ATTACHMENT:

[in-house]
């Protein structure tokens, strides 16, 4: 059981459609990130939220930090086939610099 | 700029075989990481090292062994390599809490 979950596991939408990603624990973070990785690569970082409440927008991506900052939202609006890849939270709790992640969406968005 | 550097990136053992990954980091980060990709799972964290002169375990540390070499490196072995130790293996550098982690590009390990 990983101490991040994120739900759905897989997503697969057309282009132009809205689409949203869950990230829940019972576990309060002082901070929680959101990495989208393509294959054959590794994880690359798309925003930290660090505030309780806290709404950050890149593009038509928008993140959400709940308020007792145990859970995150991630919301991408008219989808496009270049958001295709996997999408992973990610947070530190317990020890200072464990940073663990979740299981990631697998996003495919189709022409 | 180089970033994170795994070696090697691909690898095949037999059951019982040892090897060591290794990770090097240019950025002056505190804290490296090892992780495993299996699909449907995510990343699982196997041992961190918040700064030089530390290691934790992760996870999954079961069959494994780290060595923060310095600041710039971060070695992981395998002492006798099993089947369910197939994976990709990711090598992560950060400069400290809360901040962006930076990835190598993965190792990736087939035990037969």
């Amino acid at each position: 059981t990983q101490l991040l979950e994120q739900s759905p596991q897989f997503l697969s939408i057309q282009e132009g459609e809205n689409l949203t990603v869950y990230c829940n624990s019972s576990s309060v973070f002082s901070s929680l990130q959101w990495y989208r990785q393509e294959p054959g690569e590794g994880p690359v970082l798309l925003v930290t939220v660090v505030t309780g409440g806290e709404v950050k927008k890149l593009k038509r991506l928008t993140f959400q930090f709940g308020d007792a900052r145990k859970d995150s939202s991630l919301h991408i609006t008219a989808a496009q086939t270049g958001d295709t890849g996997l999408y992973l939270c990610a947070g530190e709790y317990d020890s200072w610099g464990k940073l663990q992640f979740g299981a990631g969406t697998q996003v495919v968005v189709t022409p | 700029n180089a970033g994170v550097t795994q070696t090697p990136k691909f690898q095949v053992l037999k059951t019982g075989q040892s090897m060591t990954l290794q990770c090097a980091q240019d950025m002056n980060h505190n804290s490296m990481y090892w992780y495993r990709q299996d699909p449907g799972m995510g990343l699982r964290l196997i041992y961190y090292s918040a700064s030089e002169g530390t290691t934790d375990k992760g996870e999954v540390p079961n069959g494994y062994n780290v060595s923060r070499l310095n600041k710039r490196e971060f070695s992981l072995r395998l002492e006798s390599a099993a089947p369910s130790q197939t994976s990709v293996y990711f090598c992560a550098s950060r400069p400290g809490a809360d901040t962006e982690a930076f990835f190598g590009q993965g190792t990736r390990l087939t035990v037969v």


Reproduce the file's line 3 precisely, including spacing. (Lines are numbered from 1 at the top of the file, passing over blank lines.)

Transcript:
């Amino acid at each position: 059981t990983q101490l991040l979950e994120q739900s759905p596991q897989f997503l697969s939408i057309q282009e132009g459609e809205n689409l949203t990603v869950y990230c829940n624990s019972s576990s309060v973070f002082s901070s929680l990130q959101w990495y989208r990785q393509e294959p054959g690569e590794g994880p690359v970082l798309l925003v930290t939220v660090v505030t309780g409440g806290e709404v950050k927008k890149l593009k038509r991506l928008t993140f959400q930090f709940g308020d007792a900052r145990k859970d995150s939202s991630l919301h991408i609006t008219a989808a496009q086939t270049g958001d295709t890849g996997l999408y992973l939270c990610a947070g530190e709790y317990d020890s200072w610099g464990k940073l663990q992640f979740g299981a990631g969406t697998q996003v495919v968005v189709t022409p | 700029n180089a970033g994170v550097t795994q070696t090697p990136k691909f690898q095949v053992l037999k059951t019982g075989q040892s090897m060591t990954l290794q990770c090097a980091q240019d950025m002056n980060h505190n804290s490296m990481y090892w992780y495993r990709q299996d699909p449907g799972m995510g990343l699982r964290l196997i041992y961190y090292s918040a700064s030089e002169g530390t290691t934790d375990k992760g996870e999954v540390p079961n069959g494994y062994n780290v060595s923060r070499l310095n600041k710039r490196e971060f070695s992981l072995r395998l002492e006798s390599a099993a089947p369910s130790q197939t994976s990709v293996y990711f090598c992560a550098s950060r400069p400290g809490a809360d901040t962006e982690a930076f990835f190598g590009q993965g190792t990736r390990l087939t035990v037969v």